As parents dealing with children or looking at this Gospel, it is easy to recognize the jealousy at the root of these situations, and we have the wisdom to say, “Possessions are not the source of happiness.” However, we parents face the same temptation of jealousy.

A new car, new house, new clothing, new phone, or a new kitchen seems to call our name every day.  None of these things are bad, but we can want them for the wrong reasons.  Let us take the time this week to check the motivations of our heart and to be grateful for what we do have. We can set the example for our children of what it means to be poor in spirit.

Mission Statement

1 Jul

nfpWhat is the mission of your marriage? Do you have an actual mission statement? A popular trend for married couples and families is to form a mission statement. In this Sunday’s Gospel, Jesus clues us into the mission of every married couple.

Jesus sends His disciples out 2 by 2 to proclaim the Kingdom of God, which means they were sent to announce the presence of God among us. With sacramental Marriage, the couple becomes the presence of God in the community as the sign of Christ’s love for the Church. God’s plan for every married couple is to bring His life and love into the local community through the way they love each other.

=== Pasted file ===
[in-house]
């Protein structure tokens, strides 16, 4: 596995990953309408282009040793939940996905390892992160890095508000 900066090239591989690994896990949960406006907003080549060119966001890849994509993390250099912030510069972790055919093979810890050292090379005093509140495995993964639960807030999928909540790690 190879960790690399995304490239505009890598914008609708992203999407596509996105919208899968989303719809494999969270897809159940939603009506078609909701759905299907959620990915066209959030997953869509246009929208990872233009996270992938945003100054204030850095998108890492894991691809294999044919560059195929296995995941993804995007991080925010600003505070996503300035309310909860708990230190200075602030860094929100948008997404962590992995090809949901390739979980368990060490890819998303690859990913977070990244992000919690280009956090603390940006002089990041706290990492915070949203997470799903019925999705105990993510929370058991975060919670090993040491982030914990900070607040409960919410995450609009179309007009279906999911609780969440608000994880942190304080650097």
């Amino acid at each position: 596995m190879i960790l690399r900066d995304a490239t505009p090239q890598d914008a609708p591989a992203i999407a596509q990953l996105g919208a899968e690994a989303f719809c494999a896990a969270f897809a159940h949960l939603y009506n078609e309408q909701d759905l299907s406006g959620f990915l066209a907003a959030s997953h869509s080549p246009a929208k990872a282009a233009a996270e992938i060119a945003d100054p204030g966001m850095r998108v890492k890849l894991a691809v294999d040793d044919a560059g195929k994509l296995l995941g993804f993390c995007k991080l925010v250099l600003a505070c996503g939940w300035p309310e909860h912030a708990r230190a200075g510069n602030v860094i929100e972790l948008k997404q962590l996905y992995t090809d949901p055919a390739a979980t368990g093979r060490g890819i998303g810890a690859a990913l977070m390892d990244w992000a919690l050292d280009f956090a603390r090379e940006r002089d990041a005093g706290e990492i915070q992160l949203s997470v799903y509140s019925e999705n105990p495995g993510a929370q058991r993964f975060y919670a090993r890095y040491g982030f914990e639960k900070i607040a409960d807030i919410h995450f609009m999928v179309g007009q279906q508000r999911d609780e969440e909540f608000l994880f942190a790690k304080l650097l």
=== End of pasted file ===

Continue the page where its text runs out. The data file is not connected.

St. John Paul II said, “Couples are a permanent reminder to the Church of what happened on the Cross.” Does this mean that marriage is torture? No, it means that couples are the concrete reality that God’s love is tender and moves toward unity with the Beloved. This week, live your mission heroically!

The foregoing is this week’s installment of the “Marriage Minute,” produced by the Marriage and Family Life Office of the Archdiocese, which attempts to view the Sunday readings through the lens of the Sacrament of Marriage.